I’VE MISSED A FEW THINGS IN MY LIFE. These were things I would have really enjoyed seeing or participating in or just being there. These are the kind of things about which I would say many times since, “I wish I’d have done that”.

It was May, 1957, Chicago. I did my undergraduate time at a small denominational college in Louisiana, called, of all things, Louisiana College. It attracted, in spite of it’s affiliation, many students from the central Louisiana area who were not that religious. It was held in high esteem in the academic world. Many of its graduates went on to high achievements. I was not among that number.

I did, however, have the ability to carry a tune and therefore became the student director of the school’s regionally famous men’s ensemble, The Louisianians. We were in Chicago to sing before the keynote speaker, our president, at the denominational convention – thousands upon thousands of hometown Baptists loose in a big wicked city.

Someone found out that we could go to Don McNeil’s Breakfast Club and possibly sing. Wow! There was a time when I never missed a morning of his show. He began in 1933 and went on through 1968. Longer than even Johnny Carson. Also the famous Blue Angel was featuring none other than the one and only Louie Armstrong! Friends, I had no money and it took money to just go into the Blue Angel. I slept through the Breakfast Club. I wish I had done both. Makes me wonder just how much I have actually slept through in my life. I don’t know…. The list is endless of those things I couldn’t afford to do.

I also missed the famous Freedom Train. You remember when the Declaration of Independence was aboard a special rail road car – this was when there were actual usable railroads that did stuff other than haul coal. I was in High School and my friend Richard, his real name, and I went down to see the famous document. It was for a school credit. There was a marine guard most of whom were not much older than we were. They had on those multi-colored uniforms they wear on special occasions and my friend Richard blabbed out so that every one heard: “Hey check out those sea-going bell hops!”. Well, of course I was guilty by association and we were unceremoniously pitched off the “Freedom” train. I guess freedom only goes so far. I wish I could have gotten on that freedom train. Bound for glory. This land is my land and all that stuff. I have hated those uniforms ever since. But of course, one does not mention that kind of thing.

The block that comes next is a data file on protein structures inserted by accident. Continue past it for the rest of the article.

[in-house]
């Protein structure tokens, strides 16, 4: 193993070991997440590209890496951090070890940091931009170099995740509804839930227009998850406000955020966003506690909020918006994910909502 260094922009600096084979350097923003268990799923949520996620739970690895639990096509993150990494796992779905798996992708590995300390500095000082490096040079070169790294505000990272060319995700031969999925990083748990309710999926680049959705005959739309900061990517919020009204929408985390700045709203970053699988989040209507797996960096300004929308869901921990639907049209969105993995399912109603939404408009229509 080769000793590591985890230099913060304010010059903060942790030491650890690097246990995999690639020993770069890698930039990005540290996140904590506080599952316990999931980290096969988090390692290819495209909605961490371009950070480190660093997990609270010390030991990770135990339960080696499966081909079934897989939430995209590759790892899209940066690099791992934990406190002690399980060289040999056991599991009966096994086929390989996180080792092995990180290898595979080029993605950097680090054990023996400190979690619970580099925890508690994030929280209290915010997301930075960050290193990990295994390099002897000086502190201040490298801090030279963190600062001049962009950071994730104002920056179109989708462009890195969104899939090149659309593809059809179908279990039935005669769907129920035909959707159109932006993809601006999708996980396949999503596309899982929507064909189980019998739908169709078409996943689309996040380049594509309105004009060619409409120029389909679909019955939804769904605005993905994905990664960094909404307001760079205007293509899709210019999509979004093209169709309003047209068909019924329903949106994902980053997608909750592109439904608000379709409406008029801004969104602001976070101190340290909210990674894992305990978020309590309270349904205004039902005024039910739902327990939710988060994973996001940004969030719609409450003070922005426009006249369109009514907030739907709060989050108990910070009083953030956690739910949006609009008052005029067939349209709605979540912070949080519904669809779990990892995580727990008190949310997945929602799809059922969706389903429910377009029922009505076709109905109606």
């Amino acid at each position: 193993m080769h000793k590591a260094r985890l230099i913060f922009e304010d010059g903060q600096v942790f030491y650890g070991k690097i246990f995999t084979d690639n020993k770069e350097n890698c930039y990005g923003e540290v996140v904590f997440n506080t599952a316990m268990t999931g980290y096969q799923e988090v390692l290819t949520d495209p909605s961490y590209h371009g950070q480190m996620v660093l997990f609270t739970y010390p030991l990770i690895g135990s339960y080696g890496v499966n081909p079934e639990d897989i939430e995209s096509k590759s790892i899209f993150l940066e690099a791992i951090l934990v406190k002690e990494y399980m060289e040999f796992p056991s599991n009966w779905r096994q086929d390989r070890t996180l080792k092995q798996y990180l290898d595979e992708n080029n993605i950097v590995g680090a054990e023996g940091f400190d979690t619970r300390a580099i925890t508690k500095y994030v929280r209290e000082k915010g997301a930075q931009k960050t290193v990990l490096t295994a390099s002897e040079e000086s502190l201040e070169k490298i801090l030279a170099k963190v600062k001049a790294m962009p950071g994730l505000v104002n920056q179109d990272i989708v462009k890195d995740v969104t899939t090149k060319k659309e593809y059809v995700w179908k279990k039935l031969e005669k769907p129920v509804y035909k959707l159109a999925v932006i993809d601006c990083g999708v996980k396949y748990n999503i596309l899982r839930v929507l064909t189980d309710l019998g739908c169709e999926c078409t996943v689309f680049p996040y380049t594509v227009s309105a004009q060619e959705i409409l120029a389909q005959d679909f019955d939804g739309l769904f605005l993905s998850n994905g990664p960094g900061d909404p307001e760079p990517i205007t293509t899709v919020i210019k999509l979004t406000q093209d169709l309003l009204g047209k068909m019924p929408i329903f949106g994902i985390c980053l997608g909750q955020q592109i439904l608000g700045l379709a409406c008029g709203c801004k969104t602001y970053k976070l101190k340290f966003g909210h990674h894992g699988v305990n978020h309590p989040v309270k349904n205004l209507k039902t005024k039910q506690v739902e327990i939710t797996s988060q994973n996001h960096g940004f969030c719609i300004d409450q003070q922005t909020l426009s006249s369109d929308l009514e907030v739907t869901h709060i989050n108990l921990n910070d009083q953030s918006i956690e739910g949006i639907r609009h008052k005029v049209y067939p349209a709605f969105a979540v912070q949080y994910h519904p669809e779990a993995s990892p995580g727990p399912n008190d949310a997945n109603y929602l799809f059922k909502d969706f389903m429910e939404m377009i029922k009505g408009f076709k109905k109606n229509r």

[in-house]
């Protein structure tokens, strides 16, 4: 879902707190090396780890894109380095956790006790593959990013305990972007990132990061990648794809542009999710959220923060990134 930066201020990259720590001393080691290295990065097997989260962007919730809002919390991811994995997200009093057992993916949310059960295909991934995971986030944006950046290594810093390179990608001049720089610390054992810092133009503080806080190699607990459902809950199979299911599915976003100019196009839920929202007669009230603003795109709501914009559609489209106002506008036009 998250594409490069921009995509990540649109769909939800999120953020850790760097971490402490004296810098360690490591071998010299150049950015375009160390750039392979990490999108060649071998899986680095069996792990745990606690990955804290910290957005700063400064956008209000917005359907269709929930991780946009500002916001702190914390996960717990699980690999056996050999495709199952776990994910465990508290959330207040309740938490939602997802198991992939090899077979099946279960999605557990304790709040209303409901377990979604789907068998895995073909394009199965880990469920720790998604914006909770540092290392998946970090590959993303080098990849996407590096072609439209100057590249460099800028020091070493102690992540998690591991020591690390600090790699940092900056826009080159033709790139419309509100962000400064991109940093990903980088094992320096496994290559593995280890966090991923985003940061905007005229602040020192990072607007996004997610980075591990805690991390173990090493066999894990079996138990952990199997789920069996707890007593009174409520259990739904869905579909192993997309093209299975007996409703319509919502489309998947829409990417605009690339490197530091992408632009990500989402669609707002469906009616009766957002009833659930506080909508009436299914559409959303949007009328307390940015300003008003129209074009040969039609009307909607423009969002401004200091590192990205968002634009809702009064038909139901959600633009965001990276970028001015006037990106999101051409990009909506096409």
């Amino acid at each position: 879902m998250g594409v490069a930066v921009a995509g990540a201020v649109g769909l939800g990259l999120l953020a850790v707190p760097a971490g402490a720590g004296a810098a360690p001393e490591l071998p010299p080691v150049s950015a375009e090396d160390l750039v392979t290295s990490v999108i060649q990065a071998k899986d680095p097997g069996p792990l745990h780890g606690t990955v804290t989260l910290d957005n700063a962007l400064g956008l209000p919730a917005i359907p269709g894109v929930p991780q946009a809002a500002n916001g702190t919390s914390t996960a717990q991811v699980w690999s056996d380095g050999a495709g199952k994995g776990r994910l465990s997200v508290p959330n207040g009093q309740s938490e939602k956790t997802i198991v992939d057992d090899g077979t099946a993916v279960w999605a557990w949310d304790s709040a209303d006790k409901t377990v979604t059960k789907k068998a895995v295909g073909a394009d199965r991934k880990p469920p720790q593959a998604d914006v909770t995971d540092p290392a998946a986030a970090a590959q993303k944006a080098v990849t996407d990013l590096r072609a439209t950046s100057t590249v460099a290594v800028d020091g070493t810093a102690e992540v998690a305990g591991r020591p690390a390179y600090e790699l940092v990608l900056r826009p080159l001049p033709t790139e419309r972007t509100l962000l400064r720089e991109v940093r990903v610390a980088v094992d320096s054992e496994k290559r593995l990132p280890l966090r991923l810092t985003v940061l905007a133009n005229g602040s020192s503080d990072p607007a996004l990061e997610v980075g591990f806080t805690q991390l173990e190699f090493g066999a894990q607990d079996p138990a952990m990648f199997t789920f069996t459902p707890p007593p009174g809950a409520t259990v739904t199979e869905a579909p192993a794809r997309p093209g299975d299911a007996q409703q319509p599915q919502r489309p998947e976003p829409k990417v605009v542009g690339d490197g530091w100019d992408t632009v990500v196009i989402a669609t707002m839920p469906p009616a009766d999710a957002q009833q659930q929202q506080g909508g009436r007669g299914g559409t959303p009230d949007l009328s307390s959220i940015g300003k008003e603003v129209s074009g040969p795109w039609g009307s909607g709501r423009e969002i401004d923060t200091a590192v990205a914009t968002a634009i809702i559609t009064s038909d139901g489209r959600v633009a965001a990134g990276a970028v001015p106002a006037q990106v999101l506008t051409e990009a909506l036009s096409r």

I could have, however, gotten up and watched this latest Aurora. It was a meteorological impossibility at my location. It’s still cloudy. I’m sorry I missed you Aurora. I hear you are a lovely girl. Billowing multi-hued tresses and sudden changes in disposition, which, I suppose, I could have put up with for a brief time. It’s not like i’m unfamiliar with the condition.

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